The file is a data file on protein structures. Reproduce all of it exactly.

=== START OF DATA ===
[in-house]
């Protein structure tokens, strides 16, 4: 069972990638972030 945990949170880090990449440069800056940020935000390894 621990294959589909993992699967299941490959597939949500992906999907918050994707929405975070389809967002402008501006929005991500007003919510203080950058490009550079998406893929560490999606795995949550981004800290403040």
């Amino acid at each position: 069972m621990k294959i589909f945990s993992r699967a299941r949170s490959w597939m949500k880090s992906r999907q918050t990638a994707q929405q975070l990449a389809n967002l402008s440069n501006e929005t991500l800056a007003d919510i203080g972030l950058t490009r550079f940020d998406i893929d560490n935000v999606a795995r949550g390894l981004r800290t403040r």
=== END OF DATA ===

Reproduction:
[in-house]
């Protein structure tokens, strides 16, 4: 069972990638972030 945990949170880090990449440069800056940020935000390894 621990294959589909993992699967299941490959597939949500992906999907918050994707929405975070389809967002402008501006929005991500007003919510203080950058490009550079998406893929560490999606795995949550981004800290403040």
């Amino acid at each position: 069972m621990k294959i589909f945990s993992r699967a299941r949170s490959w597939m949500k880090s992906r999907q918050t990638a994707q929405q975070l990449a389809n967002l402008s440069n501006e929005t991500l800056a007003d919510i203080g972030l950058t490009r550079f940020d998406i893929d560490n935000v999606a795995r949550g390894l981004r800290t403040r």